County gov't on verge of shutdown

February 28, 2008 8:34:39 PM PST
As of midnight Friday, Chicago and the rest of Cook County could be operating on essential services only. That's the deadline for the Cook County Board to reach a budget agreement.

But, by the heated tone of Thursday's negotiations, it is clear the commissioners and board president Todd Stroger are feeling the pressure.

The board was met for several hours Thursday night. They made no progress on a budget agreement and some commissioners are predicting they will continue to make no progress up until Friday night's deadline.

"In all likelihood this government is shutting down, and it is a very, very sad day," said Cmsr. John Daley, (D) Chicago.

And so it goes on. The Cook County Board has debated a budget for months, but with little more than 24 hours left before a government shutdown, the stalemate continues. Some commissioners say they see no end in sight.

"I am not going to become part of a shutdown of a government. It's unconscionable and unprofessional and just not acceptable," said Cmsr. Gregg Goslin, (R) Glenview.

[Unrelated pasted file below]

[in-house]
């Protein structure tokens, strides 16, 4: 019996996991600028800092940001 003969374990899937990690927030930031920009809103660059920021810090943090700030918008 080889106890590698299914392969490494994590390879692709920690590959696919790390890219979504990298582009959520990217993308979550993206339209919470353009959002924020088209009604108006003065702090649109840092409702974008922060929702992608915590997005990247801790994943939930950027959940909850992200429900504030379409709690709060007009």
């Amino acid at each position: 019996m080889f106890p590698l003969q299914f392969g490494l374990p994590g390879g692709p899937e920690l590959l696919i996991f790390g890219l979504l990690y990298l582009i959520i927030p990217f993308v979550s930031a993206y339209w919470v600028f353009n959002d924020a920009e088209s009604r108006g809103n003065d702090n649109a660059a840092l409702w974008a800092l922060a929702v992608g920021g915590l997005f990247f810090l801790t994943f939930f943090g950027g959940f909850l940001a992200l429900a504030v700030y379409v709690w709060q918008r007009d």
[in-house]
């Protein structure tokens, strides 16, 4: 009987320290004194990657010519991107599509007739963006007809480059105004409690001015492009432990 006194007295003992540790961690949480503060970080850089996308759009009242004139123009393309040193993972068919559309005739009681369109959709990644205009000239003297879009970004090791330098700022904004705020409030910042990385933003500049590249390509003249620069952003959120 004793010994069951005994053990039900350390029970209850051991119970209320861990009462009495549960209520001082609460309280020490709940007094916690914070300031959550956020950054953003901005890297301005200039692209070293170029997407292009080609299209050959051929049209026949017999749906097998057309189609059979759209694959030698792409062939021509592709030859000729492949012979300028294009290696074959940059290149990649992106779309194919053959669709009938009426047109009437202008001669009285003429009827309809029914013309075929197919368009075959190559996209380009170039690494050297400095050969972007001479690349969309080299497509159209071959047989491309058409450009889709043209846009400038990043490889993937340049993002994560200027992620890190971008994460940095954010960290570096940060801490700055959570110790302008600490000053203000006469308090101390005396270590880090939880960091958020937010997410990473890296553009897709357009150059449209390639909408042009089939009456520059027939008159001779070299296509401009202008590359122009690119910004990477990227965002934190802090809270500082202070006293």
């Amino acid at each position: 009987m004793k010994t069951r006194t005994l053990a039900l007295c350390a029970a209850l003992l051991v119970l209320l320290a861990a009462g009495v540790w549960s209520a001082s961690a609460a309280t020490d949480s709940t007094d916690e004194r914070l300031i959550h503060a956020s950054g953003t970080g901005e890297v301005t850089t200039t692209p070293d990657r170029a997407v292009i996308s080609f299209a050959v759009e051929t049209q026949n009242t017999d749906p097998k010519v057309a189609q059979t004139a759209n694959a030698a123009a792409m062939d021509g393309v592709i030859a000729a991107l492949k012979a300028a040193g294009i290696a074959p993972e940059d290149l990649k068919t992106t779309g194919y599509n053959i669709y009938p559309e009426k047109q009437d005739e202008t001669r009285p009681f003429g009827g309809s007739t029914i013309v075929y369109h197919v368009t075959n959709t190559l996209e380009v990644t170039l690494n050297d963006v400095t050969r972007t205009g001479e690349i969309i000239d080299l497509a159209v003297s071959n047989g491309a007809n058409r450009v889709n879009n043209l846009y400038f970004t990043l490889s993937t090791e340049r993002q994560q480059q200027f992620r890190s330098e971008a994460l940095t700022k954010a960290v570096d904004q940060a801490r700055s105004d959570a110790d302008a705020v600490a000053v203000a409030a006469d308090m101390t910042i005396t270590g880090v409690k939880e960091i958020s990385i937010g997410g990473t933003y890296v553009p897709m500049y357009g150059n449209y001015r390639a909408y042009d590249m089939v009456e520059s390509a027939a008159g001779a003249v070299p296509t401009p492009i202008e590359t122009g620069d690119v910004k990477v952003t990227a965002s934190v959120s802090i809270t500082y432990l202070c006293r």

The board met Thursday night without President Todd Stroger. They considered a proposal to cut 15 percent of county employees across the board. It would be one way to meet the estimated $226 million budget deficit without raising taxes. But the proposal failed by a vote of 12-5. President Stroger has proposed a sales tax increase but he lacks the votes to pass that plan as well. That led to a heated exchange Thursday afternoon.

Some commissioners are predicting doom.

"What I care about is that at 12:01 tomorrow there's an ambulance that will pass up the emergency room because there's no budget," said Cmsr. Peter Silvestri, (R) Chicago.

As commissioners went into session Thursday night, they heard from health care workers who urged them to come up with an agreement. Their plea, however, so far has gone unanswered.

"I implore and invite the president to be more flexible, to really open up his heart and his mind, and for him to show some leadership and start moving into the direction of sitting down those members than can really bring about the ninth vote that he needs," said Cmsr. Robert Maldonado, (D) Chicago.

If the government shuts down Friday night because of no agreement at the deadline, they would have to go to a judge at 12:01 a.m. Saturday morning and request emergency action to keep the essential services going. That would include emergency health care, law enforcement, and the jail.

In the meantime, the board reconvenes Friday morning at 10 a.m., and the clock is ticking.


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